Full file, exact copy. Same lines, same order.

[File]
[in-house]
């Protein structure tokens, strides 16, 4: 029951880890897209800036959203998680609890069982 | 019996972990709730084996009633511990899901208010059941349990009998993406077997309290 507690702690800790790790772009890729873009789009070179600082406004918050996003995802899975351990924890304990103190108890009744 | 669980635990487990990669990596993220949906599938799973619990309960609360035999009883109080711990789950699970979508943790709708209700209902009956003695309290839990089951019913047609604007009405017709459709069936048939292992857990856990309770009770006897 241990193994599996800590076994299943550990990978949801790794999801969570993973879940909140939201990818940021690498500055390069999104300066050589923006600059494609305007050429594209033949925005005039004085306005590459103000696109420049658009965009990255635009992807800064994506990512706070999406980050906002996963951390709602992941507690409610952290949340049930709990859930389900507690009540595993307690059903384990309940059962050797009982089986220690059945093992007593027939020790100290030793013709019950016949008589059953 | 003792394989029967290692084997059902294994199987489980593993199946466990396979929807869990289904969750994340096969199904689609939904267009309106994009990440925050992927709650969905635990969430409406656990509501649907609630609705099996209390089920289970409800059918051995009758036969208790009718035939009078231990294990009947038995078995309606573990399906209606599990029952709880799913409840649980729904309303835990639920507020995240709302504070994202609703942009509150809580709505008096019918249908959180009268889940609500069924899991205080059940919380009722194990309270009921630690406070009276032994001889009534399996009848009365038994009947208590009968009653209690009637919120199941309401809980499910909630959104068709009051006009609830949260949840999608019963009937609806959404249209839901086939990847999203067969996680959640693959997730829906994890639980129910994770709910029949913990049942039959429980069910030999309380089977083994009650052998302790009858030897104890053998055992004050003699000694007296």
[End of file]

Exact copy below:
[in-house]
């Protein structure tokens, strides 16, 4: 029951880890897209800036959203998680609890069982 | 019996972990709730084996009633511990899901208010059941349990009998993406077997309290 507690702690800790790790772009890729873009789009070179600082406004918050996003995802899975351990924890304990103190108890009744 | 669980635990487990990669990596993220949906599938799973619990309960609360035999009883109080711990789950699970979508943790709708209700209902009956003695309290839990089951019913047609604007009405017709459709069936048939292992857990856990309770009770006897 241990193994599996800590076994299943550990990978949801790794999801969570993973879940909140939201990818940021690498500055390069999104300066050589923006600059494609305007050429594209033949925005005039004085306005590459103000696109420049658009965009990255635009992807800064994506990512706070999406980050906002996963951390709602992941507690409610952290949340049930709990859930389900507690009540595993307690059903384990309940059962050797009982089986220690059945093992007593027939020790100290030793013709019950016949008589059953 | 003792394989029967290692084997059902294994199987489980593993199946466990396979929807869990289904969750994340096969199904689609939904267009309106994009990440925050992927709650969905635990969430409406656990509501649907609630609705099996209390089920289970409800059918051995009758036969208790009718035939009078231990294990009947038995078995309606573990399906209606599990029952709880799913409840649980729904309303835990639920507020995240709302504070994202609703942009509150809580709505008096019918249908959180009268889940609500069924899991205080059940919380009722194990309270009921630690406070009276032994001889009534399996009848009365038994009947208590009968009653209690009637919120199941309401809980499910909630959104068709009051006009609830949260949840999608019963009937609806959404249209839901086939990847999203067969996680959640693959997730829906994890639980129910994770709910029949913990049942039959429980069910030999309380089977083994009650052998302790009858030897104890053998055992004050003699000694007296």